Malton Bacon threatens pig price system
By Johann Tasker
BRITAINS biggest bacon group, Malton Bacon, is to slash the price it pays for pigs and terminate an unspecified number of buying contracts with its farmers.
The cost-cutting measure – expected to save the company at least £5 million a year – threatens to undermine the industry-wide system of deadweight payments based on independently recorded prices. It also casts serious doubts over whether UK producers can compete with cheap foreign pigmeat imports on welfare issues, rather than on price.
Yorkshire-based Malton will pay less money to fewer farmers for fewer pigs. In doing so, it will become the first major pig buyer to stop basing payments on guideline pricing information collected weekly by the Meat and Livestock Commission (MLC). Other buyers are expected to rapidly follow suit.
The news puts further pressure on UK producers already grappling with a 25% drop in returns over the past year. But Malton, which slaughters about 80,000 pigs each week and commands almost 30% of the deadweight market, insists prices must fall further to remain competitive.
The cutbacks effectively put paid to predictions that the UK pig industry would flourish in the face of forthcoming welfare regulations, including the stall and tether ban which comes into effect next January.
In a letter sent to pig producers last week, Maltons managing director, Max Hilliard, said retailers were continuing to import too much cheap foreign pigmeat – despite the enhanced welfare and traceability standards of more expensive British supplies.
“We anticipate a reduction in the total number of British pigs that Malton will procure on contract and hence we will be serving the required notice of termination of contract to a number of producers in the near future,” Mr Hilliard commented.
Mr Hilliard claimed the MLC base price is too high and fails to “reflect the true extent of the current depressed price for spot market pigs in the UK, which is influenced by the availability of plentiful low cost supplies of cuts from continental Europe.” As a result, Malton proposes to use its own base price instead.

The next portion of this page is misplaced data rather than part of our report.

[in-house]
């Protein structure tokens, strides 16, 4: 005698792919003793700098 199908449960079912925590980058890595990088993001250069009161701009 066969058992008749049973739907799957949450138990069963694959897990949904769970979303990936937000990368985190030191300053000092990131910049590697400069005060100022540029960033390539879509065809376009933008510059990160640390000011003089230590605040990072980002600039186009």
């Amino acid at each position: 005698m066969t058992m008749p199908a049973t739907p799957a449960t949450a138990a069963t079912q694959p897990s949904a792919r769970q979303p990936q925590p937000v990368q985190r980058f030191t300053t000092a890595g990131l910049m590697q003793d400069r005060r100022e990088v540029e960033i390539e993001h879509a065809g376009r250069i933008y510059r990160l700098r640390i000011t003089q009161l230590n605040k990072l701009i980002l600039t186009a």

The Unigate-owned company, which is the fifth largest pigmeat producer in Europe, will also charge farmers an offal disposal fee of 1.5p/kg – equivalent to £1.10 per pig – with immediate effect. Further price cuts will be implemented during the coming months.
Nobody at Malton could say how the companys new payment system will operate. But industry sources expect the new prices to be lower than those reported by the MLC, forcing other buyers to lower their prices in a battle to attract retailer customers.
“If other factories dont opt out of the MLC pricing system as well, they wont be able to compete with Malton at the selling end,” said pig industry consultant Peter Crichton. “Its a hammer blow to large-scale producers who rely on these types of contracts.”
Economists at the MLC insisted that their pricing system was accurate, but acknowledged that developments over the coming weeks could spell the end of the MLC as the provider of the standard UK pig price.
“Hopefully well carry on collecting price information, but I just dont know what is going to happen,” said MLC market analyst Jane Connor. “If people are going to shift away from [our prices], then presumably they wont be used in the future.”
The British Pig Association (BPA), whose members represent three-quarters of total UK pig production, is reserving judgement on the Malton announcement. John Godfrey, BPA Chairman, warned that upsetting too many farmers would be a mistake but acknowledged that the pig sector had to remain competitive.
“Were disappointed to hear Malton are going to terminate contracts and disappointed about the rendering charge,” Mr Godfrey said. “But were reserving judgement on the pricing structure until we see where theyre going. It may be disadvantageous, but then again it might not be.”